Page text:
THE COLD IS CAUSED BY DIFFERENT STRAINS OF VIRUSES THAT CAN TURN INTO OTHER SEVERE ILLNESSES IF NOT TREATED PROPERLY.
PHOTO CREDIT: NATALIE HABER
By Negeen Amirieh
Junior Annie Sullivan lays in bed with an empty tissue box on one side and cough drop wrappers on the other. Lips chapped, red nose and a lost voice. Drained and restless is what you call the common cold.
We may not be able to cure the cold but we sure can lessen our misery of it.
“You can not fully treat the cold, but you can minimize the symptoms,” Director of Student Health Center and nurse practitioner Jacqueline Deats said.
The cold is caused by different strains of viruses that can turn into other severe illnesses if not treated properly.
It all starts with a runny nose or a sore throat, so the faster you can catch those irritating symptoms with various natural treatments, the sooner you can feel good again.
WebMD gives the top six ways to treat the cold naturally.
Get as much sleep as possible. Eight hours of sleep is not enough, you must take naps through out the day and allow your body to direct its energy toward the immune battle by lying down under a blanket. Make sure to sleep with an extra pillow under your head to help with the drainage of nasal passages. Even if you can’t sleep just lie down and do something relaxing like watching your favorite television show.
“I take naps all the time but I find sleeping for longer hours is more effective when I am sick because it rejuvenates me throughout the day,” said junior communication studies major Mady Strahl.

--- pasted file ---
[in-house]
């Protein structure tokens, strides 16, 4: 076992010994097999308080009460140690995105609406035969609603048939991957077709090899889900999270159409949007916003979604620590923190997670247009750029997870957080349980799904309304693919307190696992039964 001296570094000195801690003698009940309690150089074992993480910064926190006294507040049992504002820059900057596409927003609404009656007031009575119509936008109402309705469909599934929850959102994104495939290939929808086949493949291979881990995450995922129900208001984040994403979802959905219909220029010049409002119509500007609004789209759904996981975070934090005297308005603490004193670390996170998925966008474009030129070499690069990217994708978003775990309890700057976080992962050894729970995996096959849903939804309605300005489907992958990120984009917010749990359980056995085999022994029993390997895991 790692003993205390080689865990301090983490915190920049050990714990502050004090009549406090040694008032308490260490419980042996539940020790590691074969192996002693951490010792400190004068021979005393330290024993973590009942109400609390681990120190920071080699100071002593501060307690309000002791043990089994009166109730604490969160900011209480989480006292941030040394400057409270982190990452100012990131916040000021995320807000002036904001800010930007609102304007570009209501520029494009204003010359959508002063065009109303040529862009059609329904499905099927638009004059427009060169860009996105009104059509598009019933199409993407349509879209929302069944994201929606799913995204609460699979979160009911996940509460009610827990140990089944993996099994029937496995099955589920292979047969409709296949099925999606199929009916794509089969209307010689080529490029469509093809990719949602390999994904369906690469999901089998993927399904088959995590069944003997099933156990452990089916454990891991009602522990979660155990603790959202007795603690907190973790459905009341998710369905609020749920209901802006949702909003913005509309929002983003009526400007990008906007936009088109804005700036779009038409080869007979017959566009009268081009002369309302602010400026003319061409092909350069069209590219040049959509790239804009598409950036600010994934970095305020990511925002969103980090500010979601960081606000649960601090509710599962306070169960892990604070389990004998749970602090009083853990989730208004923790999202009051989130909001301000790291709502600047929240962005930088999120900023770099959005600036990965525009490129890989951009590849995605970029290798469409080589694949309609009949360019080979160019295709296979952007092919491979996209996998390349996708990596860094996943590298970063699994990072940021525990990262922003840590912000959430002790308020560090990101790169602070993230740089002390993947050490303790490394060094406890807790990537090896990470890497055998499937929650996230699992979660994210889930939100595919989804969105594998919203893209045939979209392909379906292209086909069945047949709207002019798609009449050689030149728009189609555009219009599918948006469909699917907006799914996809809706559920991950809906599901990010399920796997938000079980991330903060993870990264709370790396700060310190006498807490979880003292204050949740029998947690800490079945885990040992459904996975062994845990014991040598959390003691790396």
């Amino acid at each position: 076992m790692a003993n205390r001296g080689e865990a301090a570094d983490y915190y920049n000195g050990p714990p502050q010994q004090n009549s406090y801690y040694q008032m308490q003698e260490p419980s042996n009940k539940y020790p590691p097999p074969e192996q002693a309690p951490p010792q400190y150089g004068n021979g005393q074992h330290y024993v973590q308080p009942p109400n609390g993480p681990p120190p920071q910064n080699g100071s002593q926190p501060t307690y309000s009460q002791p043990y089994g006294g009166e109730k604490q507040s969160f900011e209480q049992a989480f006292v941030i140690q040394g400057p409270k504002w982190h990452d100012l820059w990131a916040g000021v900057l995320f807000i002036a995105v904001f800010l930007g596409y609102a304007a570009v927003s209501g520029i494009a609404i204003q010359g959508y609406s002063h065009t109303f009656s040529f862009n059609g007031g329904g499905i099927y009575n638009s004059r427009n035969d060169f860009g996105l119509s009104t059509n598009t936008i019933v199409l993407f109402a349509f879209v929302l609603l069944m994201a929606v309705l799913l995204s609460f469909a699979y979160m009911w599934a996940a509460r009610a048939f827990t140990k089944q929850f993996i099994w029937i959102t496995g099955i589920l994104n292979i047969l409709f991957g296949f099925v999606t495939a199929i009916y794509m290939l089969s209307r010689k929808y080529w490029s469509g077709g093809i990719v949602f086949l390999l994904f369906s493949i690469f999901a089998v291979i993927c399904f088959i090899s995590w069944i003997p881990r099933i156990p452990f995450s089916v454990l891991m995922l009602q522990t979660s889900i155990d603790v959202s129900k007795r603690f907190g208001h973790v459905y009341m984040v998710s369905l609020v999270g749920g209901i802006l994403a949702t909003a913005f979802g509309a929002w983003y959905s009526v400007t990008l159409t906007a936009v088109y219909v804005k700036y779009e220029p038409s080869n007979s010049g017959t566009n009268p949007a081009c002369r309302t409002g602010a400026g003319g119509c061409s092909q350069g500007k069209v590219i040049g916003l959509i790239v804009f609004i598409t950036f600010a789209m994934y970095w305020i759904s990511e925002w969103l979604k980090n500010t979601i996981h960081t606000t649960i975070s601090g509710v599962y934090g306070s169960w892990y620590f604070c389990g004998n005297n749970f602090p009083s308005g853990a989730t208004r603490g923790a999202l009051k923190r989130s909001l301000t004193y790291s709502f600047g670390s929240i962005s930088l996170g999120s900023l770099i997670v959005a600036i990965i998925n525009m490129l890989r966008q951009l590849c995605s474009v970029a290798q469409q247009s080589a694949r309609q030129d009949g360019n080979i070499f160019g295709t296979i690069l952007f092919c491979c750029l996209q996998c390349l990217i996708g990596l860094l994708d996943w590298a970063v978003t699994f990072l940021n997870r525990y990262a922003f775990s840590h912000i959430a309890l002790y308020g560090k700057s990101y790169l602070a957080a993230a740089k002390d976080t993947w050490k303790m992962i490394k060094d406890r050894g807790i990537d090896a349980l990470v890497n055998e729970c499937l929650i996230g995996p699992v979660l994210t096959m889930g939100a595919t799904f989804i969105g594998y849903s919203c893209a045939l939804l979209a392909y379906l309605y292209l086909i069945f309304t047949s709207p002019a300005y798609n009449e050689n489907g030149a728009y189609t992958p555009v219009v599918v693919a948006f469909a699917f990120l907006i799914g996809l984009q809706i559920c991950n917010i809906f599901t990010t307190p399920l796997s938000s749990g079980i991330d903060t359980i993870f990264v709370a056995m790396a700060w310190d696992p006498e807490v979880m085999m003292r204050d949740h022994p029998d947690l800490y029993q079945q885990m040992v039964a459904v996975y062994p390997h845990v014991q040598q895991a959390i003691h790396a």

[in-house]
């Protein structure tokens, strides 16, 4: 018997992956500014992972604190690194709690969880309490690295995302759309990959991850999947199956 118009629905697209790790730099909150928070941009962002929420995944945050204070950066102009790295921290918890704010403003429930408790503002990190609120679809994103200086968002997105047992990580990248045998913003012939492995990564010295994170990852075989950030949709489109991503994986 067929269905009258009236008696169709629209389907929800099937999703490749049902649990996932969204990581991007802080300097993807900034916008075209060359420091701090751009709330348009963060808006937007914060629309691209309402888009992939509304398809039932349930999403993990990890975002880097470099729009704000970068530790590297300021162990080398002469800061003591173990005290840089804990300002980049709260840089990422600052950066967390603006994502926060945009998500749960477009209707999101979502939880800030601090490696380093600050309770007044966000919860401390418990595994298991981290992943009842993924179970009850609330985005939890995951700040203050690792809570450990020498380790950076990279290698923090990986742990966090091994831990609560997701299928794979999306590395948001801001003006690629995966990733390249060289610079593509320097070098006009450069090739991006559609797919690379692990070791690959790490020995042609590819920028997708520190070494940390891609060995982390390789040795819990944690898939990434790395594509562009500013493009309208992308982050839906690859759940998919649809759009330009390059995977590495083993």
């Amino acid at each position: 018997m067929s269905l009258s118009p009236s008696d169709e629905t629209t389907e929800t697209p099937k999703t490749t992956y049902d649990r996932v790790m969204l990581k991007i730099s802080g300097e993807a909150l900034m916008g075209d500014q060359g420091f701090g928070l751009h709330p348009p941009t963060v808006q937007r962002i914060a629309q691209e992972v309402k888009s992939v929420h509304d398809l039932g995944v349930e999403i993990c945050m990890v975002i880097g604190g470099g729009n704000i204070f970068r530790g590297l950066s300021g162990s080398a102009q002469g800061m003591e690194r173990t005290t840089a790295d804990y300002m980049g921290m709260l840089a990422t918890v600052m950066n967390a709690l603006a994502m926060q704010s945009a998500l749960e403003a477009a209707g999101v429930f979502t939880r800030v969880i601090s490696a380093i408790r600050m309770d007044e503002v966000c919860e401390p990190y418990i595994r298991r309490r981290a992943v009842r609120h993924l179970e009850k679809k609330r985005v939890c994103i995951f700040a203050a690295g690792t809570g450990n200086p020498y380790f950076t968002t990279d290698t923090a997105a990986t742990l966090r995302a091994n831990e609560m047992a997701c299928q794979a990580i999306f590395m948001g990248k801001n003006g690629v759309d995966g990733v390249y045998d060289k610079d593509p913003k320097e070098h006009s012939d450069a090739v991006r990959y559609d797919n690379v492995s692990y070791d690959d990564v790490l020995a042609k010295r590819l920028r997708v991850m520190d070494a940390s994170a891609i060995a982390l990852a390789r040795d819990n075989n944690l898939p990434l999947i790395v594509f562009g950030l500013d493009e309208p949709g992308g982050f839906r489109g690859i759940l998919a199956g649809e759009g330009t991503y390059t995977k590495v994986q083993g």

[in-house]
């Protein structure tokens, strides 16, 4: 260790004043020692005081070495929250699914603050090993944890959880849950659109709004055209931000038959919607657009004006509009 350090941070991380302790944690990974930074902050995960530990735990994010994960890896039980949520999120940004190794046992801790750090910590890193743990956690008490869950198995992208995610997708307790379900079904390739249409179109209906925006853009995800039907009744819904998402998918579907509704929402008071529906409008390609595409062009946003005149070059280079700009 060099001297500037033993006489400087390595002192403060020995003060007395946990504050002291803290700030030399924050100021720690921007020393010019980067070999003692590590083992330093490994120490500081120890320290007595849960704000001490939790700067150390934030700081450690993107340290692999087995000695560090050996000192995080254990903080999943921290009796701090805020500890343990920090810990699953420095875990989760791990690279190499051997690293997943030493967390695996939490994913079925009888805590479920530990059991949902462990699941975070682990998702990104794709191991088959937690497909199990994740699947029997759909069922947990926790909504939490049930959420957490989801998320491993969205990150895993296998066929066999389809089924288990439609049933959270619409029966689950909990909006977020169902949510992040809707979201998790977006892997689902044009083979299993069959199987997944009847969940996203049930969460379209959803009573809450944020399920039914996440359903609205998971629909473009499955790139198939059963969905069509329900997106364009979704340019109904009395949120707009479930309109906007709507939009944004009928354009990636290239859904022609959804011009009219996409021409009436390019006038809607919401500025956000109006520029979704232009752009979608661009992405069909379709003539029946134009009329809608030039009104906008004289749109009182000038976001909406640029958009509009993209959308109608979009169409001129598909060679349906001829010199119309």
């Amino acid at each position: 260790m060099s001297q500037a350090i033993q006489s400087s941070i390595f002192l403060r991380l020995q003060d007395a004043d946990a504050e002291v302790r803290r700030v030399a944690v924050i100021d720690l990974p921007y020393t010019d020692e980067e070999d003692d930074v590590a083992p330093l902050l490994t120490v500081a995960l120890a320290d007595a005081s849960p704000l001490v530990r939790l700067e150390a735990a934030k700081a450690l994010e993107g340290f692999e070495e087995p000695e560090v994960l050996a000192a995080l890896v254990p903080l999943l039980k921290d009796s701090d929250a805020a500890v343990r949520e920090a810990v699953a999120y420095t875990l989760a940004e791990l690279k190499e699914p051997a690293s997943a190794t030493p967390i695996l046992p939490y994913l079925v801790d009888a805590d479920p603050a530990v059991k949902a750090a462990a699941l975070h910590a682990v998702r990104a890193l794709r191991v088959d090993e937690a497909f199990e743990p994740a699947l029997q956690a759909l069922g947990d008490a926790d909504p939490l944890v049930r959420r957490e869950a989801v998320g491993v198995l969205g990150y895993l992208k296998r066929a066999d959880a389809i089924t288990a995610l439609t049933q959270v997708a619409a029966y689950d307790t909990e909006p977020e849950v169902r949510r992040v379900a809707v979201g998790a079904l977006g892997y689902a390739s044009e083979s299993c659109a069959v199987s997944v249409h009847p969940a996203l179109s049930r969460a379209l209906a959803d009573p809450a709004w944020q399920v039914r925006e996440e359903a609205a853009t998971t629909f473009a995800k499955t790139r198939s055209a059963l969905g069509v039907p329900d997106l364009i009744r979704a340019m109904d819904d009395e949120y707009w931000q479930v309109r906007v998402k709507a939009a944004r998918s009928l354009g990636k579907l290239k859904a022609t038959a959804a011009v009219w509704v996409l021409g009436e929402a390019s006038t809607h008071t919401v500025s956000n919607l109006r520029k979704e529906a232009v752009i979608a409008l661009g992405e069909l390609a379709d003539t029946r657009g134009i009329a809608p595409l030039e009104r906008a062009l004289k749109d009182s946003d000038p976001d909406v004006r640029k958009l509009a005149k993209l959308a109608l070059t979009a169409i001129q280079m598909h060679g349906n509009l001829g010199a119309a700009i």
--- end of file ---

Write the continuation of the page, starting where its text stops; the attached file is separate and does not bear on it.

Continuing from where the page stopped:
Fluids, fluids, and more fluids. Hot water will be your best friend through this painful period we call “the cold.” Herbal teas like chamomile and peppermint can keep you hydrated while other teas and coffee can boost your energy, but is not necessarily good for hydration. A great hot remedy is warm water with lemon and honey because it helps loosen congestion and can prevent hydration.
“The first thing I do when I get sick is heat up a nice hot cup of hot water with lemon and honey because it helps soothe my sore throat,” sophomore business administration major Kelsey Kopp said.
Chicken soap is not only delicious and comforting, but it has been proven that it limits the production of certain white blood cells, which actually contribute to the many cold symptoms.
GARGLE WARM SALT WATER
Put a teaspoon of salt dissolved in warm water for at least four times daily to reduce the tickle in your throat. Gargling warm salt water will calm down a sore throat and bring temporary relief.
Hop into that hot shower and let your body relax before you take that long nap. Steamy showers help moisturize your nasal passages and soothe the body. It will actually helps you clear a cold quicker so make sure to turn the knob to a hot temperature so that the bathroom can steam up. If you feel dizzy bring a stool or chair with you and sit under the hot water.
“I put the temperature hotter than usual to steam out the bathroom, which clears out my sinuses and helps me breathe easier,” sophomore business and journalism major Doug Close said.
BLOW YOUR NOSE ONLY WHEN NECESSARY
When having a stuffy nose, it is natural to want to constantly blow your nose because it helps to clear the nasal passages of excess mucus, but blowing too hard or often can lead to other problems. This can lead to a buildup of pressure due to trapped mucus. The best way to blow your nose is by pressing one nostril down (shutting it) with one finger and gently clearing the other one.
Wash your hands to keep yourself clean and to make sure you don’t get other people sick.
“You can only get a cold from the particles from a sneeze or a cough and when we get exposed to those particles, we catch the cold, so make sure to wash your hands to prevent spreading the virus,” Deats said.